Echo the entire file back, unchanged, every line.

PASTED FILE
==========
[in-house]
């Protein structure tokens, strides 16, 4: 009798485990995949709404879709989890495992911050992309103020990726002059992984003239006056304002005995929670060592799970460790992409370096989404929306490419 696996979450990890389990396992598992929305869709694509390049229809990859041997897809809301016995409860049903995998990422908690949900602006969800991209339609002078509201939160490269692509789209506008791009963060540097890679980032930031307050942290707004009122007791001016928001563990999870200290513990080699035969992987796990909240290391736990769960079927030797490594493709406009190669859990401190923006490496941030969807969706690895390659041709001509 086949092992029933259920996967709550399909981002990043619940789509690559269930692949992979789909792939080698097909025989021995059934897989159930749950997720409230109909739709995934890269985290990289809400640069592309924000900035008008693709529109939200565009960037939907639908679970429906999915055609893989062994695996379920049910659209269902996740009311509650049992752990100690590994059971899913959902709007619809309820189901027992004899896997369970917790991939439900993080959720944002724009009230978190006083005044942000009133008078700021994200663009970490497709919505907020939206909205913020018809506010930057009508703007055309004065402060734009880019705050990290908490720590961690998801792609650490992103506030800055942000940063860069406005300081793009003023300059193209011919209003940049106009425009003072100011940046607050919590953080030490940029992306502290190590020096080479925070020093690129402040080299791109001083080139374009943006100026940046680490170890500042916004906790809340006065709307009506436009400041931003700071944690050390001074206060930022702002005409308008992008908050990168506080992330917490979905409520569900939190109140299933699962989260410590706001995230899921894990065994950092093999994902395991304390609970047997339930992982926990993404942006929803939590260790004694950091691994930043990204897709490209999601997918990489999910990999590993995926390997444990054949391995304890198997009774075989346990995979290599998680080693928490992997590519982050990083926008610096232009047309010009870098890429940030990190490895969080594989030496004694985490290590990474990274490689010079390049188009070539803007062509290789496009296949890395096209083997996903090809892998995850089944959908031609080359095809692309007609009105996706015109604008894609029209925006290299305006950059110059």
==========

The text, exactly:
[in-house]
């Protein structure tokens, strides 16, 4: 009798485990995949709404879709989890495992911050992309103020990726002059992984003239006056304002005995929670060592799970460790992409370096989404929306490419 696996979450990890389990396992598992929305869709694509390049229809990859041997897809809301016995409860049903995998990422908690949900602006969800991209339609002078509201939160490269692509789209506008791009963060540097890679980032930031307050942290707004009122007791001016928001563990999870200290513990080699035969992987796990909240290391736990769960079927030797490594493709406009190669859990401190923006490496941030969807969706690895390659041709001509 086949092992029933259920996967709550399909981002990043619940789509690559269930692949992979789909792939080698097909025989021995059934897989159930749950997720409230109909739709995934890269985290990289809400640069592309924000900035008008693709529109939200565009960037939907639908679970429906999915055609893989062994695996379920049910659209269902996740009311509650049992752990100690590994059971899913959902709007619809309820189901027992004899896997369970917790991939439900993080959720944002724009009230978190006083005044942000009133008078700021994200663009970490497709919505907020939206909205913020018809506010930057009508703007055309004065402060734009880019705050990290908490720590961690998801792609650490992103506030800055942000940063860069406005300081793009003023300059193209011919209003940049106009425009003072100011940046607050919590953080030490940029992306502290190590020096080479925070020093690129402040080299791109001083080139374009943006100026940046680490170890500042916004906790809340006065709307009506436009400041931003700071944690050390001074206060930022702002005409308008992008908050990168506080992330917490979905409520569900939190109140299933699962989260410590706001995230899921894990065994950092093999994902395991304390609970047997339930992982926990993404942006929803939590260790004694950091691994930043990204897709490209999601997918990489999910990999590993995926390997444990054949391995304890198997009774075989346990995979290599998680080693928490992997590519982050990083926008610096232009047309010009870098890429940030990190490895969080594989030496004694985490290590990474990274490689010079390049188009070539803007062509290789496009296949890395096209083997996903090809892998995850089944959908031609080359095809692309007609009105996706015109604008894609029209925006290299305006950059110059």